The recent death of Arizona’s Republican Senator, John McCain, has shed new light on the complex relationship between the parties in Congress.
John McCain passed away on August 25th after suffering a long, treacherous battle with brain cancer. Although many politicians and former presidents offered their condolences, including Jimmy Carter, Bill Clinton, Barack Obama, and Joe Biden, President Donald Trump did not express too much sympathy.
According to a report by the New Zealand Herald, White House officials had to convince President Trump to make a statement about McCain following his death. The Wall Street Journal reported that Trump thought McCain’s extensive press coverage was “over the top.” But Trump has already professed his sentiment towards John McCain when he previously stated, “He’s not a war hero. He’s a war hero because he was captured. I like people that weren’t captured.”
However, McCain supported Trump’s presidential candidacy until Access Hollywood leaked a recording of Trump engaging in “locker-room talk,” where he bragged about sexually assaulting a woman. Later, John McCain referred to Trump’s politics as “half-baked, spurious nationalism,” and “a tired dogma of the past,” at the 2017 Medal Award Ceremony. Hostile relations have existed between them and their followers ever since.
The press frames John McCain as a hero by repeatedly sharing his experiences as a P.O.W. (prisoner of war) in Vietnam and commemorating him on his accomplishments as Senator. However, politicians aren’t making as much of an effort to preserve his legacy.
Last Tuesday, the Senate congregated to put forth ideas on how to remember their deceased colleague. Republican Senate Majority Leader, Mitch McConnell, proposed renaming a conference room after McCain or putting a portrait of him in the halls. Yet, when Democratic Minority Leader, Chuck Schumer, proposed to rename the Russell Senate Office Building after McCain, Republicans turned a cold a shoulder.
This response may seem unkind, but it was no secret that McCain was more left-leaning than most of his republican colleagues. He often clashed heads with his colleagues on important policy issues, such as gay-marriage, campaign-finance reform, and immigration reform. Liberals regarded him as a “maverick,” but his own party would have likely used the term nuisance.
John McCain only held a 51% favorability rating among his own party, while the Democrats gave him a 71% favorability rating, according to a Gallup Poll published in August of last year. His rating plummeted after vetoing a G.O.P. replacement bill for Obamacare in 2017, while his rating amongst Democrats increased 22 percent.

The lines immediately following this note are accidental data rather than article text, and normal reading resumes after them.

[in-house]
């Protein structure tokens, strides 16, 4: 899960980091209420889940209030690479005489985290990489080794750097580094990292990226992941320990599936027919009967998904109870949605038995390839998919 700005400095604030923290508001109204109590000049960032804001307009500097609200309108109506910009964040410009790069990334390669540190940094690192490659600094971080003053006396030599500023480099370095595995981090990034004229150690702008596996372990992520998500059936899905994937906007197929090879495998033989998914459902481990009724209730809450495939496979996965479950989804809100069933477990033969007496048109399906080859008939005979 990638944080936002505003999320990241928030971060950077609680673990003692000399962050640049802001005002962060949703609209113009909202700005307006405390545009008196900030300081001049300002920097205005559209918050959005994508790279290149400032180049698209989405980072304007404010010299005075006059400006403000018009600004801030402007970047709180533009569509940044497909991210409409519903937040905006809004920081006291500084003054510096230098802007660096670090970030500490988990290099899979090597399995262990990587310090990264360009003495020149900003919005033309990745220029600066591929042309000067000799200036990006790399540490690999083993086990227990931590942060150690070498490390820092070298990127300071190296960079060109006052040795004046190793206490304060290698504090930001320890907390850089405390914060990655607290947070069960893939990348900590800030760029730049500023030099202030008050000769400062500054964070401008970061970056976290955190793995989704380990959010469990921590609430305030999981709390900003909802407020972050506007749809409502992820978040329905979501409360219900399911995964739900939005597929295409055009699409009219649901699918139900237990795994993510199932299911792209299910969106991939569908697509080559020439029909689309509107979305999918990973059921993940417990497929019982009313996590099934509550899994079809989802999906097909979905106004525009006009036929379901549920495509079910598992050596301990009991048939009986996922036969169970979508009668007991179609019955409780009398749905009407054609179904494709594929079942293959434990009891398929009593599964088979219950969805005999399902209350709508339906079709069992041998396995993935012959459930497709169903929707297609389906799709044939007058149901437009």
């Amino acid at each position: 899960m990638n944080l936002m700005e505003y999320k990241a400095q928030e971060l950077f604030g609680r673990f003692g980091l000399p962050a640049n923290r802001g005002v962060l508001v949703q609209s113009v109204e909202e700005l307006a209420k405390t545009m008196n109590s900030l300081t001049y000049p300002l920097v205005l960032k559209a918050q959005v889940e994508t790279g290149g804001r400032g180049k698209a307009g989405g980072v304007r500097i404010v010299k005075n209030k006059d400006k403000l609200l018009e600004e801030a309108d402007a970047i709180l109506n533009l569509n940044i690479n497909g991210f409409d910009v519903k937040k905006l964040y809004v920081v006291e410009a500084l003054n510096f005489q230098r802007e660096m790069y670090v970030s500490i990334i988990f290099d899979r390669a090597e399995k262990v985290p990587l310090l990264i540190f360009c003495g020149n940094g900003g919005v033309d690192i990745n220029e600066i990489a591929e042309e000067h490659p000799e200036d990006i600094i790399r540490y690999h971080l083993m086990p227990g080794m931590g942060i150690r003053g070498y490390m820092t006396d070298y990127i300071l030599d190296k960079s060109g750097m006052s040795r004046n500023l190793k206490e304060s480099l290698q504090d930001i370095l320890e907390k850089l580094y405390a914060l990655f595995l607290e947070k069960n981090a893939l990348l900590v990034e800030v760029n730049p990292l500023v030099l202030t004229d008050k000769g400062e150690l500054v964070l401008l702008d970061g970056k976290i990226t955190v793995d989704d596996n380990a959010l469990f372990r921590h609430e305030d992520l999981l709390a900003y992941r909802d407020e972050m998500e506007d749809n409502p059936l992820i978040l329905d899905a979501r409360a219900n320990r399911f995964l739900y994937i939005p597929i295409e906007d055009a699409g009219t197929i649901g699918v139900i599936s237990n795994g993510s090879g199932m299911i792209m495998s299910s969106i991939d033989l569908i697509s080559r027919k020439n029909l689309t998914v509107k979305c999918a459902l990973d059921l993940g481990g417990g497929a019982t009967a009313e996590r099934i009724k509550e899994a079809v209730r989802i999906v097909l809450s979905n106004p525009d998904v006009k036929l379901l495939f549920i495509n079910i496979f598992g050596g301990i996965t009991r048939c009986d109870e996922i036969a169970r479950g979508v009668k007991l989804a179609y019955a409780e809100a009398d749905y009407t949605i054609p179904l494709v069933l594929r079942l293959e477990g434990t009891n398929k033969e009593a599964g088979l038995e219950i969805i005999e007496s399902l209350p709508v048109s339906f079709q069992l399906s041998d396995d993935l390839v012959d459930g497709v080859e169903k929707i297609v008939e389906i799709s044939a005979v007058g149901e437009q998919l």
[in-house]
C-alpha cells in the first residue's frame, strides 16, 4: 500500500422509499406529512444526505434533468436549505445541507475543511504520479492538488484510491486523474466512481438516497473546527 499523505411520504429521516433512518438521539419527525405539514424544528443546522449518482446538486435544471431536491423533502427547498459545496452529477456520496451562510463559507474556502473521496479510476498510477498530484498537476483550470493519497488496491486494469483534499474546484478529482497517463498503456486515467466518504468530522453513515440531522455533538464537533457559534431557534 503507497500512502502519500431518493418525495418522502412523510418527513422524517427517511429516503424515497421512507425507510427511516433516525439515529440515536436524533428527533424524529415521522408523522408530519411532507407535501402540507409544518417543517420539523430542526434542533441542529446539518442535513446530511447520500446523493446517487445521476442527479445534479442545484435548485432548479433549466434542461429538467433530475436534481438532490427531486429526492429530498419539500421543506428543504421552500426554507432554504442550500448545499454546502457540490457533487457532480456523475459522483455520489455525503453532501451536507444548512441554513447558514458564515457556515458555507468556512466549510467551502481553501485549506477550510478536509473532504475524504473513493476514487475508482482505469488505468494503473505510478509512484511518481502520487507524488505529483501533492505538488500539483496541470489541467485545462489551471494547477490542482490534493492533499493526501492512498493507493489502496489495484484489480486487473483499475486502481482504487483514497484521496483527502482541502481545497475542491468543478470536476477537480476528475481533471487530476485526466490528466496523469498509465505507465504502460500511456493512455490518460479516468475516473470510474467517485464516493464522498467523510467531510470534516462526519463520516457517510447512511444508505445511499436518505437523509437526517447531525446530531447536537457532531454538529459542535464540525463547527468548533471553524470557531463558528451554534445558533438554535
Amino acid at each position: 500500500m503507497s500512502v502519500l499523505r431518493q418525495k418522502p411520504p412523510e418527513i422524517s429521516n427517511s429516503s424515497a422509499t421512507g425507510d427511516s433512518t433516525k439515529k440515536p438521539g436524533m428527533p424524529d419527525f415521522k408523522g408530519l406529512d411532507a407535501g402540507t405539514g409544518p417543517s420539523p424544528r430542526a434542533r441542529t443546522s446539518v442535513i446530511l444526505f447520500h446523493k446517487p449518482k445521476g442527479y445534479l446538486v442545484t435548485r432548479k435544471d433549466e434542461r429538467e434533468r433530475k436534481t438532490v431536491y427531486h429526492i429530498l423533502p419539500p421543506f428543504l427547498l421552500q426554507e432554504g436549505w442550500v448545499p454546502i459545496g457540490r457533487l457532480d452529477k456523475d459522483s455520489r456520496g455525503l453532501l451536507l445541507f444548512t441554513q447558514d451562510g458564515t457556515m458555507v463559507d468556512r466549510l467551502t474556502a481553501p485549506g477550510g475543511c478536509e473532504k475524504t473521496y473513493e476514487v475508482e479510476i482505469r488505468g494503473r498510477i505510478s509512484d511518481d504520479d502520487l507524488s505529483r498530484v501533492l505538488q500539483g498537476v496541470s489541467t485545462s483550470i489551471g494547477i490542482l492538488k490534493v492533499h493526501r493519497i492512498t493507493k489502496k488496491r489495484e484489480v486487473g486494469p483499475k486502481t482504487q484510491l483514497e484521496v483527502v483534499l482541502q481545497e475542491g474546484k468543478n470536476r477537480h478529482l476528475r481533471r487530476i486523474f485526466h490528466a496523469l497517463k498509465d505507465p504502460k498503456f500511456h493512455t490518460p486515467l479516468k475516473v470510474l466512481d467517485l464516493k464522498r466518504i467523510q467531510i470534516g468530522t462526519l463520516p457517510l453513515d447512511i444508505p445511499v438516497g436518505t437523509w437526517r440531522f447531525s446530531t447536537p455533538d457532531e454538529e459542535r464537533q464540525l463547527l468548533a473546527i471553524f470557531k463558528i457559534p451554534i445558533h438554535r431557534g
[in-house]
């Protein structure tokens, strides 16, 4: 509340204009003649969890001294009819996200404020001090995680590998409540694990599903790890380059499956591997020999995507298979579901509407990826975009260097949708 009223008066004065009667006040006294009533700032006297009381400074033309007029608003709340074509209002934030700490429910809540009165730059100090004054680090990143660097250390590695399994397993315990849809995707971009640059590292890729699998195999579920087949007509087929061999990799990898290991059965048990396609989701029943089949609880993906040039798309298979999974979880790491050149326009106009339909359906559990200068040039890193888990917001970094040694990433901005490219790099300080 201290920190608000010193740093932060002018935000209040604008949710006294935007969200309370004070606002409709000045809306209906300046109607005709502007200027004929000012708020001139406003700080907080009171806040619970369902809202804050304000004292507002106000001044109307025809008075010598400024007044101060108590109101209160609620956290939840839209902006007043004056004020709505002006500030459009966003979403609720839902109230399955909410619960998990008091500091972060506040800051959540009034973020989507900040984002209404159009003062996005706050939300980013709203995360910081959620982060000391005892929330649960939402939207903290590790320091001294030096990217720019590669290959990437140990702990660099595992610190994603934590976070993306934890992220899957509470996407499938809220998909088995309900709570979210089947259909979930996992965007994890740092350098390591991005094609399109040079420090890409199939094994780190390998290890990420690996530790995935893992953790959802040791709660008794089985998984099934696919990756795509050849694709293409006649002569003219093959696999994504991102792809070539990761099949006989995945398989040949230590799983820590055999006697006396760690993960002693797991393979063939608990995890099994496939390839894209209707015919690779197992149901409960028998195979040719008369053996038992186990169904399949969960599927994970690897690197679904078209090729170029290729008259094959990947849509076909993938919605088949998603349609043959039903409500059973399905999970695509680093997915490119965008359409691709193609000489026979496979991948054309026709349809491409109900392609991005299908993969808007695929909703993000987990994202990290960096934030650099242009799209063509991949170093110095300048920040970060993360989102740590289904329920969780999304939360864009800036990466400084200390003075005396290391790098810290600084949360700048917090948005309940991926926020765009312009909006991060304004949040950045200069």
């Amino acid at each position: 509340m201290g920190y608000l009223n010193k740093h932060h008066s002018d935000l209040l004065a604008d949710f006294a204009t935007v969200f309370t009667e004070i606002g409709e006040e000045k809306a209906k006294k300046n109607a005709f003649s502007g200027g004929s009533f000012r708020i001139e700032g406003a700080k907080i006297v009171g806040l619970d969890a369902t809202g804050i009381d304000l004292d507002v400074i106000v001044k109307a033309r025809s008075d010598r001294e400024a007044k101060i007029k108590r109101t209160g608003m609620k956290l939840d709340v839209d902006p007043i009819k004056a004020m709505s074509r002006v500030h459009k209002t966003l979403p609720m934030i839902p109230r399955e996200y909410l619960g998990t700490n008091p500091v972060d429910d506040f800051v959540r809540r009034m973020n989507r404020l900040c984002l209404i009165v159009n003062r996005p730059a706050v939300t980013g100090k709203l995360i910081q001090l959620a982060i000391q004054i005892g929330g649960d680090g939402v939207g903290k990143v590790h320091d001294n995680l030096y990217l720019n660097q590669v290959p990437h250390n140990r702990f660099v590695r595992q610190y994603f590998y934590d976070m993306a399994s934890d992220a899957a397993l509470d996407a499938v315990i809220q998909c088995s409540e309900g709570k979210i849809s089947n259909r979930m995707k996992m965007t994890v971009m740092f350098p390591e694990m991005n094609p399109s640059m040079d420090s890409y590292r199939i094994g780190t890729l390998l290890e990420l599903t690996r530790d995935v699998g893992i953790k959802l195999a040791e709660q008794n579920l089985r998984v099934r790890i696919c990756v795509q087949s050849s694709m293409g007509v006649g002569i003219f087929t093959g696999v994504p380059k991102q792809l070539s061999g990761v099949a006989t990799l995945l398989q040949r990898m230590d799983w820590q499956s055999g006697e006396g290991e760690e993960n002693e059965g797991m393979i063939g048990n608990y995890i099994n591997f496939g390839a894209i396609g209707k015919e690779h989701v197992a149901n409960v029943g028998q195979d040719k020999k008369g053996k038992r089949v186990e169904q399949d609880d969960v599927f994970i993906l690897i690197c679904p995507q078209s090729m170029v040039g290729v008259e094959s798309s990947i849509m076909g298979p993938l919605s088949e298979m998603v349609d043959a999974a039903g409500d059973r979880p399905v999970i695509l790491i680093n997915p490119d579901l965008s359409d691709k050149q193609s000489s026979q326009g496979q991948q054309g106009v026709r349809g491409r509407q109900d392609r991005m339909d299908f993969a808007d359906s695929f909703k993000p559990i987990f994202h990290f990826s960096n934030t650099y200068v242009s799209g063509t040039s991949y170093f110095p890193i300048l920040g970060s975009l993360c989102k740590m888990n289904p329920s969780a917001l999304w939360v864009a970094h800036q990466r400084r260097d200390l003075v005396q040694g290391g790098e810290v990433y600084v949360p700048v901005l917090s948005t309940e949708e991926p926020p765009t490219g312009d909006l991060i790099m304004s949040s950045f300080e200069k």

Nonetheless, why are Republicans hesitant to pay their respects to a well-known Republican giant? Well, a senate G.O.P. aide retaliated on the senate floor last Tuesday by claiming, “This is Chuck Schumer trying to make us hug John McCain, knowing damned well that it will hurt us with our base back home.”
Therein lies the complexity of political relationships. It would be all well and good if the Republicans could leave their differences in the past and begrudgingly accept the proposal, but what would their constituents think? Some right wingers have even labeled John McCain as a “liberal in disguise,” and their representatives would not dare to say otherwise in fear of appearing inconsistent or disloyal.
Then again, Democrats in Congress knew John McCain had a low favorability rating among registered Republicans, therefore renaming the office building would be sure to create a stir. Senate Republicans pointed out their hypocrisy by noting that the Democrats chose not to rename the building after Senator Ted Kennedy when he passed away in 2009.
Whether we choose to believe Chuck Schumer’s intentions were to cause a conflict amongst Republicans or not, they are bound to face consequences. If the Republicans deny Schumer’s proposal, they will be scrutinized by the media. The proposal to rename the Russell Senate Office will remain in limbo as Congress continues to procrastinate it’s decision.
Nevertheless, many Republicans and Democrats show sympathy for McCain, despite their disagreements.
Katie Jensen can be